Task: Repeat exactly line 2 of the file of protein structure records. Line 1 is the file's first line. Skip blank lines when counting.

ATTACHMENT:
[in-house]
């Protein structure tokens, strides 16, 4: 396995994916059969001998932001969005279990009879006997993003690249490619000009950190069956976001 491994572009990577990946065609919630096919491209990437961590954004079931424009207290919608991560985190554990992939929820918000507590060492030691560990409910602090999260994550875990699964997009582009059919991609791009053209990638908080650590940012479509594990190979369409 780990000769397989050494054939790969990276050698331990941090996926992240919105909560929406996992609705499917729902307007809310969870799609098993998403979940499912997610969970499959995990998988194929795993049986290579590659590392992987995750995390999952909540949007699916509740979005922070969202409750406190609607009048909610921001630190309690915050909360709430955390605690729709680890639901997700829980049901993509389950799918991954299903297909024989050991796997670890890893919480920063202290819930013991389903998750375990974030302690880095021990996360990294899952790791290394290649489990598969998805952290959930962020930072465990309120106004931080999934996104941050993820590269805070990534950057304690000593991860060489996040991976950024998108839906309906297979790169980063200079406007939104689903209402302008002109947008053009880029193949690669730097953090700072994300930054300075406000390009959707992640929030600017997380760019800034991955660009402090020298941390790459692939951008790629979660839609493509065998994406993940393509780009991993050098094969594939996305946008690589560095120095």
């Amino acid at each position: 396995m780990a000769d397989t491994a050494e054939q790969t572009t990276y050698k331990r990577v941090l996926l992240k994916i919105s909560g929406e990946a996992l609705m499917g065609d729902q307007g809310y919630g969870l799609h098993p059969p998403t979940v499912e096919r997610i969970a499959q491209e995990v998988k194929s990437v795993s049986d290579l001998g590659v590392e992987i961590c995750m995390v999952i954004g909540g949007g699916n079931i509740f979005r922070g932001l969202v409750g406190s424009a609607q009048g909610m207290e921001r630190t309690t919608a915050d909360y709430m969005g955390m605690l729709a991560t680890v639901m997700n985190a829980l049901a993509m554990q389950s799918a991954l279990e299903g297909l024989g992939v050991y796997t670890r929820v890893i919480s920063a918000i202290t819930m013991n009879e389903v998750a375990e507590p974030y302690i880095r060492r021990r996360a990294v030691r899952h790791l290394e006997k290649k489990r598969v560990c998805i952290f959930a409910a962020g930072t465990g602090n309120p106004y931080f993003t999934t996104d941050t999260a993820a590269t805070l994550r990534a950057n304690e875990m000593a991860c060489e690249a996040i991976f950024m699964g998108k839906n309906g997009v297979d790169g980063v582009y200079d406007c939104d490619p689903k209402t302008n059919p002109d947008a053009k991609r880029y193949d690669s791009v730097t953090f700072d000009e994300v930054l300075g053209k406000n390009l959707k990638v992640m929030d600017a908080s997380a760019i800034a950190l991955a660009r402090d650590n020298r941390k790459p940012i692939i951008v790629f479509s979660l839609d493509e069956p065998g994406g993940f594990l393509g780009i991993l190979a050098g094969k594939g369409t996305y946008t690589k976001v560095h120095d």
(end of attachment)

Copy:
């Protein structure tokens, strides 16, 4: 396995994916059969001998932001969005279990009879006997993003690249490619000009950190069956976001 491994572009990577990946065609919630096919491209990437961590954004079931424009207290919608991560985190554990992939929820918000507590060492030691560990409910602090999260994550875990699964997009582009059919991609791009053209990638908080650590940012479509594990190979369409 780990000769397989050494054939790969990276050698331990941090996926992240919105909560929406996992609705499917729902307007809310969870799609098993998403979940499912997610969970499959995990998988194929795993049986290579590659590392992987995750995390999952909540949007699916509740979005922070969202409750406190609607009048909610921001630190309690915050909360709430955390605690729709680890639901997700829980049901993509389950799918991954299903297909024989050991796997670890890893919480920063202290819930013991389903998750375990974030302690880095021990996360990294899952790791290394290649489990598969998805952290959930962020930072465990309120106004931080999934996104941050993820590269805070990534950057304690000593991860060489996040991976950024998108839906309906297979790169980063200079406007939104689903209402302008002109947008053009880029193949690669730097953090700072994300930054300075406000390009959707992640929030600017997380760019800034991955660009402090020298941390790459692939951008790629979660839609493509065998994406993940393509780009991993050098094969594939996305946008690589560095120095």